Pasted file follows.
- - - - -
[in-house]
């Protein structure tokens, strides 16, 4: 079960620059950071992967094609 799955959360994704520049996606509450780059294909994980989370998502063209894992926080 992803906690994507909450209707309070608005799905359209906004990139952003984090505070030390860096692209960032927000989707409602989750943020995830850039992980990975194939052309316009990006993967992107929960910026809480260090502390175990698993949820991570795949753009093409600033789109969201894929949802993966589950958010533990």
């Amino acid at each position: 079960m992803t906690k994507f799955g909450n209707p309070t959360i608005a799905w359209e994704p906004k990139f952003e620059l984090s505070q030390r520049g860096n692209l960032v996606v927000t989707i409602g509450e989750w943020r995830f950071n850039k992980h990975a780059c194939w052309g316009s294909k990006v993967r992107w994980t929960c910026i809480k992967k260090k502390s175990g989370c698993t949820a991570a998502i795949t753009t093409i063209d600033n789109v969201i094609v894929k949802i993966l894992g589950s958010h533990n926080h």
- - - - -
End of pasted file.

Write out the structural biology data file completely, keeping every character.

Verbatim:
[in-house]
């Protein structure tokens, strides 16, 4: 079960620059950071992967094609 799955959360994704520049996606509450780059294909994980989370998502063209894992926080 992803906690994507909450209707309070608005799905359209906004990139952003984090505070030390860096692209960032927000989707409602989750943020995830850039992980990975194939052309316009990006993967992107929960910026809480260090502390175990698993949820991570795949753009093409600033789109969201894929949802993966589950958010533990």
């Amino acid at each position: 079960m992803t906690k994507f799955g909450n209707p309070t959360i608005a799905w359209e994704p906004k990139f952003e620059l984090s505070q030390r520049g860096n692209l960032v996606v927000t989707i409602g509450e989750w943020r995830f950071n850039k992980h990975a780059c194939w052309g316009s294909k990006v993967r992107w994980t929960c910026i809480k992967k260090k502390s175990g989370c698993t949820a991570a998502i795949t753009t093409i063209d600033n789109v969201i094609v894929k949802i993966l894992g589950s958010h533990n926080h």